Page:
Sometimes things just don’t work out. Take the time I wanted to build a hovercraft from a lawnmower. Or the time that a 6th grader convinced me that if I sang Pink Floyd’s “Another Brick in the Wall” for the entire school bus on our ride home that his dad who worked at a radio station would record it and play it on the air. I was destined to be a star.
In 2009, I felt similar disappointment when farmer Torrey Olsen of Gabriel Farm in Sebastopol, CA told us that the bees the FruitGuys Community Fund program donated to help with pollination had vacated the hive. “It looks like the bees were getting too cold and they left the hive,” said Torrey, adding that, “it happens sometimes,” Torrey called his friends at BeeKind, (the company from whom we purchased the bees) and luckily they have a guarantee on their bee installations (who would have known). They were to bring new bees this week.
But in a Winnie The Pooh development, last week a giant wild swarm of bees began to gather in the pine tree by Torrey’s driveway. “When they first swarm it’s a big cloud of bees,” he said. “Then they settle down and start balling up around the queen – kind of like the Winnie The Pooh book where there’s this big basketball shape of bees hanging from a branch in a tree. So at that point, I decided to try and coax them into the now empty hive boxes. I ran and put a pallet under the tree and set a box on top hoping they might find it and say, ”˜oh well, let’s just move into this box,’ since they usually look for protection. The branch was about six feet high and flexible so with my able-bodied assistant Lucy (Torrey’s wife) and me decked out in my beekeeper suit and the smoker, I tried to reach up, bend the branch down, and scrape them into the box. I soon realized that they were too embedded in the pine needles and could only get a few, so I brought out the saw, cut off the branch and put it in the box for about an hour. The bees moved right in and now are doing quite well.”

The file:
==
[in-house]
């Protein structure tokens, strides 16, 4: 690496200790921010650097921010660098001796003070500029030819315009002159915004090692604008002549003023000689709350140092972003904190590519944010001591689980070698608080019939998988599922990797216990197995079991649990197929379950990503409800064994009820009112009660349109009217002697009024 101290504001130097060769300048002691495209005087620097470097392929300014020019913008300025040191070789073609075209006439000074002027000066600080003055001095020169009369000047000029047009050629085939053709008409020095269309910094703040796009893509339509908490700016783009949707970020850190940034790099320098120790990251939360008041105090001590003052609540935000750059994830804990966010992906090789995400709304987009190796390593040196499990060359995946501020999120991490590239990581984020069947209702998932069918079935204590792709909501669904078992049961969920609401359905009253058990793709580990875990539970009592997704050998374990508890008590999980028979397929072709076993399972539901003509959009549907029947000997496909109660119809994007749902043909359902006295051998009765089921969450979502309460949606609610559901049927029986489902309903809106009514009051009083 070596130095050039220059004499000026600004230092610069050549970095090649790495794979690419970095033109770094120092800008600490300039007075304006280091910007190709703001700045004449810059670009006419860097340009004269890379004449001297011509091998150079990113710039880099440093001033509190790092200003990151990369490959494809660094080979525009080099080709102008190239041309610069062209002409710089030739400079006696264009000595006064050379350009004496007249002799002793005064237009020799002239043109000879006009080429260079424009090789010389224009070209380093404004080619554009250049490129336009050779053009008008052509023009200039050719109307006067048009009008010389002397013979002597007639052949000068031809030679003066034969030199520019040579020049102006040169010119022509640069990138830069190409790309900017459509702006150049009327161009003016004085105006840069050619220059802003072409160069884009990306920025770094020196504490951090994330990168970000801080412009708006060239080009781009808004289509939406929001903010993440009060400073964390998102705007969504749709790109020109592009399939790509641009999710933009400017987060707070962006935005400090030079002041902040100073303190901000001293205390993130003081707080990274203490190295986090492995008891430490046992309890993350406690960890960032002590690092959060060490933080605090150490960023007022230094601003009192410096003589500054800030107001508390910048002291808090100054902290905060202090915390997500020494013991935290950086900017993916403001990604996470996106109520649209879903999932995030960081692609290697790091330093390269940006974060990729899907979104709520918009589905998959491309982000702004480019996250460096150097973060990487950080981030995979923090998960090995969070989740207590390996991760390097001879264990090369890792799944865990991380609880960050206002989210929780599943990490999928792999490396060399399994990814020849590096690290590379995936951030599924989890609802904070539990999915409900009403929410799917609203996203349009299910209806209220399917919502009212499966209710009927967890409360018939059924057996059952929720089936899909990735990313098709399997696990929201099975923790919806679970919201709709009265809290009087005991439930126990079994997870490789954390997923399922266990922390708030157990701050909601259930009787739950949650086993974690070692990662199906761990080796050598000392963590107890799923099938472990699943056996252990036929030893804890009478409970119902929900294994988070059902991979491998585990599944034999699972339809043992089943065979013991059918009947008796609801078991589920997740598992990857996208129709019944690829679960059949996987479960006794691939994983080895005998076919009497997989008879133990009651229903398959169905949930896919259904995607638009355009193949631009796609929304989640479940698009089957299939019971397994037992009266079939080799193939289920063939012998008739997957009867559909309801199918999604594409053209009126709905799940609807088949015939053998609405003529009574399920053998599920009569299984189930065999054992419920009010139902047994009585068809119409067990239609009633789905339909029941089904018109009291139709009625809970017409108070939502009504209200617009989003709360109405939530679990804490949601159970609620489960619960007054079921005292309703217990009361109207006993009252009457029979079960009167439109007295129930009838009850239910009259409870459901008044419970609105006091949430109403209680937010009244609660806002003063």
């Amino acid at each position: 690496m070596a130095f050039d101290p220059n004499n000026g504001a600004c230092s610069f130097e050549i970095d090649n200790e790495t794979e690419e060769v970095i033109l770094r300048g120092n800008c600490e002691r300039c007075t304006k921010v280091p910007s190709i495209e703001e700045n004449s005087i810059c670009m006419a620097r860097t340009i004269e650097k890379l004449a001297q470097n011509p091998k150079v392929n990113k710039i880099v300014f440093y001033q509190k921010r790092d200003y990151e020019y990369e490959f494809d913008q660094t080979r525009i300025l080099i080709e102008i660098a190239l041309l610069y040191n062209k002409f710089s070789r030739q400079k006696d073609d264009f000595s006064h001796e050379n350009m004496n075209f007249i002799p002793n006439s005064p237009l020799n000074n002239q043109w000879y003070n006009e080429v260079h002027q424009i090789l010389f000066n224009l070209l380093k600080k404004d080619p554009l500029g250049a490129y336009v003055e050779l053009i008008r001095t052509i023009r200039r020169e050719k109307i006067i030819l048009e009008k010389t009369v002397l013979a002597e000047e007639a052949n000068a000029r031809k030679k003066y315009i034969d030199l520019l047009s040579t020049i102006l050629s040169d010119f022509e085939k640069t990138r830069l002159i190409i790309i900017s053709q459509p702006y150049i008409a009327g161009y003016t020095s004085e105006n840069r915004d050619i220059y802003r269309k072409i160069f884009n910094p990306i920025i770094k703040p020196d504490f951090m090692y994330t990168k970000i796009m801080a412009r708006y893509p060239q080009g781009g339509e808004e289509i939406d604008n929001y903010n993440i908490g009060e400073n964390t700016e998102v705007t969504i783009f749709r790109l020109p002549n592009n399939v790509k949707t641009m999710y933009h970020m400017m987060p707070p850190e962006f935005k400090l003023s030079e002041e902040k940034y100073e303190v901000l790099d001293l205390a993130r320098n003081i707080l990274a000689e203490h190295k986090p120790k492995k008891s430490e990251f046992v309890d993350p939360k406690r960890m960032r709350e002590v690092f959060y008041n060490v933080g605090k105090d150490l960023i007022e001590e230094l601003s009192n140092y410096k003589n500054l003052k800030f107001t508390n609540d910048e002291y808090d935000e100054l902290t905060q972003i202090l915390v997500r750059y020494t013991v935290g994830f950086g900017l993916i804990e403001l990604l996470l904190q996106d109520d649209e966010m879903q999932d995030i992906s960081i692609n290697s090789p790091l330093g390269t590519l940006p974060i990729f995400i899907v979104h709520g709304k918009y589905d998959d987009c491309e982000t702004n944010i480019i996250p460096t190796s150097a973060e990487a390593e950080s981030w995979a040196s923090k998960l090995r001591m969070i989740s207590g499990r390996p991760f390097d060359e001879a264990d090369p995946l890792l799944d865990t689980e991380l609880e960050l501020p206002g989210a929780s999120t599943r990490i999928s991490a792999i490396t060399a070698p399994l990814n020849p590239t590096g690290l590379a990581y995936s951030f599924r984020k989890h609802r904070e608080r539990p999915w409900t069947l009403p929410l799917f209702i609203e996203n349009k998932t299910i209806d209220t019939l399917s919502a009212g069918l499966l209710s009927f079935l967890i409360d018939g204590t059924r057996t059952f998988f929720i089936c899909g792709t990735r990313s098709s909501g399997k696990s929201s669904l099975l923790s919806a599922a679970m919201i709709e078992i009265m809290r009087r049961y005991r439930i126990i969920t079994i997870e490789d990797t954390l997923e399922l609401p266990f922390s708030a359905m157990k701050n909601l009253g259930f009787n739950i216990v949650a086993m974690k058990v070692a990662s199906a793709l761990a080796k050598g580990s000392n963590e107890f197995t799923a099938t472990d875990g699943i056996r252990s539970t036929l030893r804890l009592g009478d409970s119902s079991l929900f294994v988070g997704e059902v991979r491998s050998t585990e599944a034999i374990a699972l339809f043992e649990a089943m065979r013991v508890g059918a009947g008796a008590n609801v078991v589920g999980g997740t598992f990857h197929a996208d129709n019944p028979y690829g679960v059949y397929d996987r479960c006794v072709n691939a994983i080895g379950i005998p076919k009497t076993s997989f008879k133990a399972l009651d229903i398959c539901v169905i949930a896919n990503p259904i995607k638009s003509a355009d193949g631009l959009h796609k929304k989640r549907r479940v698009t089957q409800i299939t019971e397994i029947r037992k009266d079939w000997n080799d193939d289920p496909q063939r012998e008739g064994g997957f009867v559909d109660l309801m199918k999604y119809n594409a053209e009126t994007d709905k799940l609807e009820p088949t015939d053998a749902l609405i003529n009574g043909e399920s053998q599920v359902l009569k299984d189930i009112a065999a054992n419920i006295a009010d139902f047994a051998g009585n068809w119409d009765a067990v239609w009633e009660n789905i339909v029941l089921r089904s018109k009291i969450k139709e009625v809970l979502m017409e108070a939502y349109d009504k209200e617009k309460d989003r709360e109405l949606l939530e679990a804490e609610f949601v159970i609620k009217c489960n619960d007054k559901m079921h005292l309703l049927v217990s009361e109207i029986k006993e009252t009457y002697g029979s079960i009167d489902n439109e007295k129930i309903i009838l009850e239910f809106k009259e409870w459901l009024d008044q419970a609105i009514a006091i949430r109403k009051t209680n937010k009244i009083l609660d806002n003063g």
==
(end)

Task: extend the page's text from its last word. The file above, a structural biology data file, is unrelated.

Torrey says it’s a big apple year and the bees are already exhausted. Sometimes things that don’t work out can work out anyway. Such is life. Learn more about our Community Fund program.
Whether you are West Coast, Mid-West or East Coast, you can see exactly what’s in your box on our In the Mix page. Any questions? Email us at firstname.lastname@example.org or call us at 1-877-FRUIT-ME. Enjoy and be fruitful!
– Chris Mittelstaedt email@example.com